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An Idiot Ghost With Brass Buttons
(Philadelphia _Press_, June 16, 1889) In a pretty bu...

The Laughing Ghost
Siu Long-mountain was one of the most celebrated stud...

The Spook House
On the road leading north from Manchester, in easte...

The Smooth Terrier
Sir Walter Scott, who was a great friend to dogs, as we...

The Woman In Green
At this time, in the Pavilion-of-the-guests, in the ...

The Cold Hand
[Jerome Cardan, the famous physician, tells the followi...

The Benedictine's Voices
My friend, as a lad, was in a strait between the choice...

The Vision And The Portrait
Mrs. M. writes (December 15, 1891) that before her visi...

Sir George Villiers' Ghost
The variations in the narratives of Sir George Villiers...

The Hymn Of Donald Ban
O God that created me so helpless, Strengthen my belie...





The Lunatic Apparition






The celebrated historian De Thou had a very singular adventure at
Saumer, in the year 1598. One night, having retired to rest, very much
fatigued, while he was enjoying a sound sleep, he felt a very
extraordinary weight upon his feet, which, having made him turn
suddenly, fell down and awakened him. At first he imagined that it had
been only a dream: but, hearing soon after some noise in the chamber, he
drew aside the curtains, and saw, by the help of the moon (which at that
time shone very bright), a large white figure walking up and down; and,
at the same time, observed upon a chair some rags, which he thought
belonged to thieves who had come to rob him. The figure then approaching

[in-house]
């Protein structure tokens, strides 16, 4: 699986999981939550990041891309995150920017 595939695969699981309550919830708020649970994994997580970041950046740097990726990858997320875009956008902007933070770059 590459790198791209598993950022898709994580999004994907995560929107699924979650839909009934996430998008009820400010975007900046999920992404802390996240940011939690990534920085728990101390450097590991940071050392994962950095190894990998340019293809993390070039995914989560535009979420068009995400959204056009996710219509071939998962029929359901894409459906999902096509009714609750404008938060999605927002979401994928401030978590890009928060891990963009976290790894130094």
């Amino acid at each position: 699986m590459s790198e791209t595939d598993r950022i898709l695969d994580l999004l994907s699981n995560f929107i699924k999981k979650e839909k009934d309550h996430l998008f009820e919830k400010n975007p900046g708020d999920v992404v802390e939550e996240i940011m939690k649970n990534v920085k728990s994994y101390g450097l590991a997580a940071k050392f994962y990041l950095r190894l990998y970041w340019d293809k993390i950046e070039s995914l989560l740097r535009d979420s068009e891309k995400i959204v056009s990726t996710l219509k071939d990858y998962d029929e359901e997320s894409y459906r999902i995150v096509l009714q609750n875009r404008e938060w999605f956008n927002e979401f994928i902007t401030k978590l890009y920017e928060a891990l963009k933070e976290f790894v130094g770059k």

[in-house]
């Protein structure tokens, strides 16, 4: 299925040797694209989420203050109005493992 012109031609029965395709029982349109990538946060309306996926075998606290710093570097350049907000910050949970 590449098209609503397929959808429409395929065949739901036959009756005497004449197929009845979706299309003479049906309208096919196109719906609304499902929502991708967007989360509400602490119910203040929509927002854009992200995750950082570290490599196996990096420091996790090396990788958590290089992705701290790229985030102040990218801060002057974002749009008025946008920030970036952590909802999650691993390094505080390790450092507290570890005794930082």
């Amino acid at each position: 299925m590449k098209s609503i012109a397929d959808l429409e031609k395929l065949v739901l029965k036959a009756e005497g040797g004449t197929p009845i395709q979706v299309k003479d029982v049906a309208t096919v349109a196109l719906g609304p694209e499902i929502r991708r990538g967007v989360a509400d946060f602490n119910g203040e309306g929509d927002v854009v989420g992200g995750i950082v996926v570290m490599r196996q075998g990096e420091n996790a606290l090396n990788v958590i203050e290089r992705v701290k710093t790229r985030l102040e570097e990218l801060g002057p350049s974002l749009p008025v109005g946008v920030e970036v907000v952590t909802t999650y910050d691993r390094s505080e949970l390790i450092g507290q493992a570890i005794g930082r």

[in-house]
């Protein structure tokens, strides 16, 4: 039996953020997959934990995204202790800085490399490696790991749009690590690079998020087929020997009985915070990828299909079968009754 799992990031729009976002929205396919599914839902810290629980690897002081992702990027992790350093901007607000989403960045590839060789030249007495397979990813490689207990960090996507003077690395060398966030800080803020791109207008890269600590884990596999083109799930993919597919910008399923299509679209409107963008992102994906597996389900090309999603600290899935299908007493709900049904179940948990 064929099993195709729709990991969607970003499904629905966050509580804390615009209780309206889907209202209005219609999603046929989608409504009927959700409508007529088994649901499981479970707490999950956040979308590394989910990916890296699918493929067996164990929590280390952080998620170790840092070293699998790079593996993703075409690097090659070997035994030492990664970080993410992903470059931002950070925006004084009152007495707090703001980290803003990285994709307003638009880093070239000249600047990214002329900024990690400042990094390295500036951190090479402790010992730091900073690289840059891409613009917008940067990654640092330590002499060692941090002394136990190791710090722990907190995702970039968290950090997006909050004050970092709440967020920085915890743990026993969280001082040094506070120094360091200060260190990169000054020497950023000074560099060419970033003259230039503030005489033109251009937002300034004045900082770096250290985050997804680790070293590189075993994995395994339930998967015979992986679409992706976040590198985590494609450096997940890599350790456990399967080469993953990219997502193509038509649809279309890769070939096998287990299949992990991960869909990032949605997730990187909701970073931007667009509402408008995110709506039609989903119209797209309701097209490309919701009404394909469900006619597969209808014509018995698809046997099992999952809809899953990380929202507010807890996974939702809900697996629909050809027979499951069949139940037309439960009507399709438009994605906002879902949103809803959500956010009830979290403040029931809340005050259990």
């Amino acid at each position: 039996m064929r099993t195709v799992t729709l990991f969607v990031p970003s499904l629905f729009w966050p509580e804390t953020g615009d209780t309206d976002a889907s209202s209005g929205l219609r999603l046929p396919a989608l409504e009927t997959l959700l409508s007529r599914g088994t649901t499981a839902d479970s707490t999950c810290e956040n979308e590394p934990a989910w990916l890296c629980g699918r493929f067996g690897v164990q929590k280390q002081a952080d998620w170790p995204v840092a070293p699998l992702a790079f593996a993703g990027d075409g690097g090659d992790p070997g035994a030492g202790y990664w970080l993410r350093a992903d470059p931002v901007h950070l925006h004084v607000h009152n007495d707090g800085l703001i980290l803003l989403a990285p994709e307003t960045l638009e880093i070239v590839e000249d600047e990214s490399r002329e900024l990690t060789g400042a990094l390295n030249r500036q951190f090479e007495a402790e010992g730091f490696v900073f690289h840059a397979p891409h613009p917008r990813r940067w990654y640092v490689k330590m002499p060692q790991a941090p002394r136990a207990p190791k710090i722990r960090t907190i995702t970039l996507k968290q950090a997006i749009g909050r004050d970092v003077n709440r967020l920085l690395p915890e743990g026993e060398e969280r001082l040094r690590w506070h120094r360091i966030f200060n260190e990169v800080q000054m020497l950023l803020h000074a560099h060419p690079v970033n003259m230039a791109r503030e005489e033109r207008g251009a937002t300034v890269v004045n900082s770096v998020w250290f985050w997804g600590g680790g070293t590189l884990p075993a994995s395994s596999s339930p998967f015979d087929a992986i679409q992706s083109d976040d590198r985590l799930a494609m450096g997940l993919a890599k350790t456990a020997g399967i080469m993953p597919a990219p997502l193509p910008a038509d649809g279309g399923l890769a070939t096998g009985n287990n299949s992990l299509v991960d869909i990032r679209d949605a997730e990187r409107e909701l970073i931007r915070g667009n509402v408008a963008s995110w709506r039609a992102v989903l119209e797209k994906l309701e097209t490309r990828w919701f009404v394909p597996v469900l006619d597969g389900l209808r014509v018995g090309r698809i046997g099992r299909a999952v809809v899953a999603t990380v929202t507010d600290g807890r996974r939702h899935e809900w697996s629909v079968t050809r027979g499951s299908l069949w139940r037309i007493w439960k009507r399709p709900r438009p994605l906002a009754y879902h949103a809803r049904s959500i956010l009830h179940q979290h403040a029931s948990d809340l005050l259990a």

his bed, he had the courage to ask it what it was. "I am," said it, "the
Queen of Heaven." Had such a figure appeared to any credulous ignorant
man in the dead of night, and made such a speech, would he not have
trembled with fear, and have frightened the whole neighbourhood with a
marvellous description of it? But De Thou had too much understanding to
be so imposed upon. Upon hearing the words which dropped from the
figure, he immediately concluded that it was some mad woman, got up,
called his servants, and ordered them to turn her out of doors; after
which he returned to bed, and fell asleep. Next morning he found that he
had not been deceived in his conjecture; and that, having forgot to shut
his door, this female figure had escaped from her keepers, and entered
his apartment. The brave Schomberg, to whom De Thou related this
adventure, some days after, confessed, that in such a case he should
not have shewn so much courage. The King also, who was informed of it by
Schomberg, made the same acknowledgment.





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